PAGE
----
Saudi Arabia, US urge Sudan’s warring parties to agree to a new ceasefire

Ahram Online , AFP , Sunday 4 Jun 2023

Saudi Arabia and the United States urged the delegations from Sudan’s warring parties, who remain in Jeddah, to agree to and “effectively implement” a new ceasefire.

Smoke billows in southern Khartoum on May 29, 2023, amid ongoing fighting between two rival generals
Smoke billows in southern Khartoum on May 29, 2023, amid ongoing fighting between two rival generals in Sudan. AFP


The delegations from the Sudanese Army and the paramilitary Rapid Support Forces (RSF) are still in coastal city of Jeddah, despite the suspension of talks a few days ago and amid renewed fighting in the northeastern African nation.

For weeks, Riyadh and Washington have been mediating between the warring parties. On May 21, both countries successfully brokered a temporary ceasefire agreement to help with the delivery of much-needed humanitarian aid to the war-torn country.

Their efforts, however, were dealt a blow when the military announced on Wednesday it would no longer participate in the ceasefire talks.

The Sudanese army accused the RSF of not abiding by the terms of the agreement and continuing to violate the ceasefire.

Following the military’s decision, the U.S. and Saudi Arabia said they were suspending the talks “as a result of repeated serious violations of the short-term ceasefire." 

President Joe Biden’s administration imposed sanctions against key Sudanese defense companies run by the military and the RSF and people who “perpetuate violence” in Sudan.

In their statement on Sunday, Washington and Riyadh said they continued to engage representatives of the military and the RSF with the aim to eventually establish a permanent cessation of hostilities in the war-wrecked country, they said.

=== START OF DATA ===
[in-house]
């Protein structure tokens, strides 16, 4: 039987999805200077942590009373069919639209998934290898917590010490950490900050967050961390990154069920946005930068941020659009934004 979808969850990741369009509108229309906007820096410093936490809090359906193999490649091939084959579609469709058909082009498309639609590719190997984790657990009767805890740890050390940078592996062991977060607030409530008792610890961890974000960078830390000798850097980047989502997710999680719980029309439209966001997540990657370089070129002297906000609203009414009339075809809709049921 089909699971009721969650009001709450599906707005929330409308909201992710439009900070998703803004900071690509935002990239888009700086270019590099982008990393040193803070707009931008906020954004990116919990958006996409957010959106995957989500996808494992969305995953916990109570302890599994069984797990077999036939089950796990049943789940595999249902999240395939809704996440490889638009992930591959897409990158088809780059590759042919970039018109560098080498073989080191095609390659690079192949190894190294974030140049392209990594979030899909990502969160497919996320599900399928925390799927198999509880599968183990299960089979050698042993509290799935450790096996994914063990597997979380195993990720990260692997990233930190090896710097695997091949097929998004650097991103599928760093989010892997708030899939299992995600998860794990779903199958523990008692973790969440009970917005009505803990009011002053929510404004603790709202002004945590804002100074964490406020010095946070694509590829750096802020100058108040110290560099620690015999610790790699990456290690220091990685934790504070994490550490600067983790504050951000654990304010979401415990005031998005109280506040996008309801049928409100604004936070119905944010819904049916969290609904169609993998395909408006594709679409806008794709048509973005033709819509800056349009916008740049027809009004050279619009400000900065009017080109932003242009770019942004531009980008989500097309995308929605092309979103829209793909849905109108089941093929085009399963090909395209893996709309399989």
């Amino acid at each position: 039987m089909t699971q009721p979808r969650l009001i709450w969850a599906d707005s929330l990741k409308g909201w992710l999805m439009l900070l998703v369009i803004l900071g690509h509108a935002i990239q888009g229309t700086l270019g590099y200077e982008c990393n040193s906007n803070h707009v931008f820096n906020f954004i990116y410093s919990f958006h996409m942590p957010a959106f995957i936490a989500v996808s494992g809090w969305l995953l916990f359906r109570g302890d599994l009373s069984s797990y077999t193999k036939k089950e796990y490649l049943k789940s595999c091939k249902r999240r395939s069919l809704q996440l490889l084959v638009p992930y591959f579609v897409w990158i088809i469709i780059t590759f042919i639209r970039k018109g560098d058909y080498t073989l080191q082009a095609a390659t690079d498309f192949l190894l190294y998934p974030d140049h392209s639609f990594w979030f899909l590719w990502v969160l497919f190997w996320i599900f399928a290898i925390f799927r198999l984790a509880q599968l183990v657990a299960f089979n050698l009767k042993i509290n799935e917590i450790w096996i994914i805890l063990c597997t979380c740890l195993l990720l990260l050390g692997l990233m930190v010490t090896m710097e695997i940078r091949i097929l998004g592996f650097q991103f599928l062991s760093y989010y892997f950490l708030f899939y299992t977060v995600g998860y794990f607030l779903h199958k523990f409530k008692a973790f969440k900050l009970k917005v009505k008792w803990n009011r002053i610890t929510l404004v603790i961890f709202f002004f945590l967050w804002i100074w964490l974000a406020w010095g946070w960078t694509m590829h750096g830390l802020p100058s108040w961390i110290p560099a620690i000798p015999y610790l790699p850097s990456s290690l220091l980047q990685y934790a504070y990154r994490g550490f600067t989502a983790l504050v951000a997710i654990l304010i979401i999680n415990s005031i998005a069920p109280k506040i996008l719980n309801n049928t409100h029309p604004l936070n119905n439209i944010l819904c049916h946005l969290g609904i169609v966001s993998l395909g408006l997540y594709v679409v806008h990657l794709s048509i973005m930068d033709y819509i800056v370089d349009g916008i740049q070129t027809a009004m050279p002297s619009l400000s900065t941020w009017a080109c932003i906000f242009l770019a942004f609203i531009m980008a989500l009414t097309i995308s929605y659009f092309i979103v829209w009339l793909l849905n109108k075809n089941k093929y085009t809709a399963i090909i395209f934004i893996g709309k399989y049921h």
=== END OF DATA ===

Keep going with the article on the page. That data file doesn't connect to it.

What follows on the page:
The statement said the discussions focused on “facilitating humanitarian assistance" and reaching an agreement on "near-term steps the parties must take” before resuming the talks.

The fighting has turned the capital, Khartoum, and other urban areas into battlefields, resulting in widespread looting and destruction of residential areas across the country. The conflict has also displaced more than 1.65 million people who fled to safer areas in Sudan and neighboring countries.

Residents reported intense fighting over the past two days in Khartoum and its neighboring cities of Omdurman and Bahri.

Loud sounds of shelling and gunfire were heard early Sunday in parts of Omdurman, as the military’s aircraft flew over the capital.

Fighting was also reported in the northern part of the Darfur region. 

Sudan descended into chaos after fighting broke out in mid-April between the military, led by Gen. Abdel-Fattah Burhan, and the paramilitary Rapid Support Forces, commanded by Gen. Mohammed Hamdan Dagalo.


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